Washington Irving's "The Legend of Sleepy Hollow" is a delightful story because of the comic ability and clever satire of its author, Washington Irving. The names of the characters in this narrative are certainly humorous: Ichabod and Brom Bones, Old Baltus Van Tassel, Hans Van Ripper, etc. The huge daughter of Van Tassel is humorously referred to as "the peerless daughter."
In addition, Irving employs figurative language. For instance, in describing Brom Bones, Irving writes,
This rantipole hero had for some time singled out the blooming Katrina for the object of his uncouth gallantries,[metaphor] and though his amorous toyings [metaphor for his attempts] were something like the gentle caresses and endearments of a bear,[simile]...
Certain it is, his advances were signals for rival candidates [metaphor] to retire, who felt no inclination to cross a lion in his amours...[metaphor]
There are many more metaphors and similes in this comical history. For example, when Ichabod is frightened he is "appalled by some shrub covered with snow, which, like a sheeted spectre, [simile] beset his very path!" When Ichabod enters Katrina's house "the conquest of his heart was complete" [figurative language].
In discussing how "women's hearts are wooed and won," Irving writes,
It is a great triumph of skill to gain the former, but a still greater proof of generalship to maintain possession of the latter, for the man must battle for his fortress [metaphor] at every door and window. He who wins a thousand common hearts is therefore entitled to some renown; but he who keeps undisputed sway over the heart of a coquette, is indeed a hero.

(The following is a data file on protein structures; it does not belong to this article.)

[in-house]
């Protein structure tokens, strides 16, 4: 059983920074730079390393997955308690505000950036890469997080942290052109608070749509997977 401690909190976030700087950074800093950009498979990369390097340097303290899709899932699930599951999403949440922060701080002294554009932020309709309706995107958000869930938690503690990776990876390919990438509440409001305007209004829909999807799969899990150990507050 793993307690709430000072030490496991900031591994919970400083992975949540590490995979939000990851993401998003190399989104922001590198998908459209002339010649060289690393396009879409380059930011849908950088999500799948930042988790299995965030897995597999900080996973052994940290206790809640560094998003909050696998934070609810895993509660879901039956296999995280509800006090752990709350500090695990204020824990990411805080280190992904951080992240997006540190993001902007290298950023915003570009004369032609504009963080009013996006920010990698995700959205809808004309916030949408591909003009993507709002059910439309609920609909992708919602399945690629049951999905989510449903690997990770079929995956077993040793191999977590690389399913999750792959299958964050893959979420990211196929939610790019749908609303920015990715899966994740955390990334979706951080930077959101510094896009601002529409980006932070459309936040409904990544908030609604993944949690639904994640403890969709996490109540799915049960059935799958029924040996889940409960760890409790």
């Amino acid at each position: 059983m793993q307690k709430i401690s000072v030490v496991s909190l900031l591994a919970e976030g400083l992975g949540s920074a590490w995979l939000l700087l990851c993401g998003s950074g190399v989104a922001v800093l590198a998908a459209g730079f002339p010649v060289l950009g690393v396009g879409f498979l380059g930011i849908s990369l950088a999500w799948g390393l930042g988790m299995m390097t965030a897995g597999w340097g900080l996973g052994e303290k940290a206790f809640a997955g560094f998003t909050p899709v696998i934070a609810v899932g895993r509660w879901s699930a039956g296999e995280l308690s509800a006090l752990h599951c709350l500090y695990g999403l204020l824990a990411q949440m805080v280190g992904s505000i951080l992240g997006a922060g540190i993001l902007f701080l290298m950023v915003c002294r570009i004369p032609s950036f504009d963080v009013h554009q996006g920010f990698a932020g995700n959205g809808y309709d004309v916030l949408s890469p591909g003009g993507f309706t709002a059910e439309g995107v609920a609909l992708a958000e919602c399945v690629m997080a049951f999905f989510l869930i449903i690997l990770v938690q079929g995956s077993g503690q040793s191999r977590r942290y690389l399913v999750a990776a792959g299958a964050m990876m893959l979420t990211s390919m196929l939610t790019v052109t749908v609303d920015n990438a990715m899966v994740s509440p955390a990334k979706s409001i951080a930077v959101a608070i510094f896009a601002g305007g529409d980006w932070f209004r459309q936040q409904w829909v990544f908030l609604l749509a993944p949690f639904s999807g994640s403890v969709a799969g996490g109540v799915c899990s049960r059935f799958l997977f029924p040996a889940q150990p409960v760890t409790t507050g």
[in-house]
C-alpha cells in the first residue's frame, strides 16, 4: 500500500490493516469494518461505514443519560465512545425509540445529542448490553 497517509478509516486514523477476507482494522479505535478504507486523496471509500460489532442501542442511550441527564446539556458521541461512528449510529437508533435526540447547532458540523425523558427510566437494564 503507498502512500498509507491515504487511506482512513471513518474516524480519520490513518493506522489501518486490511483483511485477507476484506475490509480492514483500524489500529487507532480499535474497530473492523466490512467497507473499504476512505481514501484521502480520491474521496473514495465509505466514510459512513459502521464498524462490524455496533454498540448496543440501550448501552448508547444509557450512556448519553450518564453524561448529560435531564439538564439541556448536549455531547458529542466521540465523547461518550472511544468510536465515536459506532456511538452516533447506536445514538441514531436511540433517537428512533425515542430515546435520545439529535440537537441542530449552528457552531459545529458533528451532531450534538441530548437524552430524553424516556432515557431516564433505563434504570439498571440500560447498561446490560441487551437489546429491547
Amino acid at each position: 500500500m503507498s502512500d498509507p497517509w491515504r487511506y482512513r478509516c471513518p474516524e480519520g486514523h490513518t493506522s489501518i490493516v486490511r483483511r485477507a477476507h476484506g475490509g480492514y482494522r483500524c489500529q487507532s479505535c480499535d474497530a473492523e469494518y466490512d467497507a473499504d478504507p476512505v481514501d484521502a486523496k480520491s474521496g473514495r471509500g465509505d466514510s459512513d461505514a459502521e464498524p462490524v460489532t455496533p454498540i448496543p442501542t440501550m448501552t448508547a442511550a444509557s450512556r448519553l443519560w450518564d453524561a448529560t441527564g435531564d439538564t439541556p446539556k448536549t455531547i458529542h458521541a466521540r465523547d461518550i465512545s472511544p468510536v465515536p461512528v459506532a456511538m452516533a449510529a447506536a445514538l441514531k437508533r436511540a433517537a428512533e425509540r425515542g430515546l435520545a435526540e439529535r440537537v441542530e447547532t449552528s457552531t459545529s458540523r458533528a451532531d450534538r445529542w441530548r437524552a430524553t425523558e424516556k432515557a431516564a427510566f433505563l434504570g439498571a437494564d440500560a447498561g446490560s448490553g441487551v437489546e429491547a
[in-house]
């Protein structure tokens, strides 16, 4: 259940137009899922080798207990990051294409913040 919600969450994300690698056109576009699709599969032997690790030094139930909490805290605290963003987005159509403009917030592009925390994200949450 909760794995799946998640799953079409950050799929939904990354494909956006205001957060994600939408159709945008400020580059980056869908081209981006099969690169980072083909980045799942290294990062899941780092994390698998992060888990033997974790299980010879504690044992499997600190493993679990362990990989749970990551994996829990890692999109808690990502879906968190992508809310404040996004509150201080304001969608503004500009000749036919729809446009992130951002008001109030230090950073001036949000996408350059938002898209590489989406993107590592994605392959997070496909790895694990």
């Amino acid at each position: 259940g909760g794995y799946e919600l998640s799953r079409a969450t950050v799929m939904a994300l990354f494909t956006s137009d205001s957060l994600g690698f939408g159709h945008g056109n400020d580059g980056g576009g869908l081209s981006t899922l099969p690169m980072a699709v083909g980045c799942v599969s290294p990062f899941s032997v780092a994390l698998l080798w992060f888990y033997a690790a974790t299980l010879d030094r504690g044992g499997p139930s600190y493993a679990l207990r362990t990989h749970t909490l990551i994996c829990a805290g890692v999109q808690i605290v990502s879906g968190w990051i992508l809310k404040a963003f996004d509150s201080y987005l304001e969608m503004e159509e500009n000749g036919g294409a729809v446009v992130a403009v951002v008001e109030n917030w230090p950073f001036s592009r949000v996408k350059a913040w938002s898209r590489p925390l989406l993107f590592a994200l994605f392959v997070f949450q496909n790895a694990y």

Ichabod Crane would be such a hero as he borrows a horse from a farmer and mounts it, "issued forth, like a knight-errant in quest of adventures [simile]. It is here that Irving's satiric humor also takes hold as Crane, an "unskillful rider," is compared to one of the knights-errant in King Arthur's tales who rides to the "castle of the Heer Van Tassel."
In addition to his humor, Washington Irving is renowned for his creative imagery. His descriptions of the fields that Crane passes, taking note of the fruit, contain many sensory words:
vast stores of apples; some hanging in oppressive opulence on the trees;...great fields of Indian corn, with its golden ears peeping from their leafy coverts, ...fragrant buckwheat fields, breathing the odor of the bee-hive, ...
One paragraph replete with imagery is as follows:
The small birds were taking their farewell banquets. In the fullness of their revelry, they fluttered, chirping, and frolicking, from bush to bush...capricious from the very profusion and variety around them. There was the honest cock-robin, the favorite game of stripling sportsmen, with its loud querulous note; and the twittering blackbirds flying in sable coulds; and the golden-tipt tail, and its little monteiro cap of feathers; and the blue jay, that noisy coxcomb, in his gay light-blue coat and white underclothes; screaming and chattering, nodding and bobbing and bowing, and pretending to be on good terms with every sonster of the grove.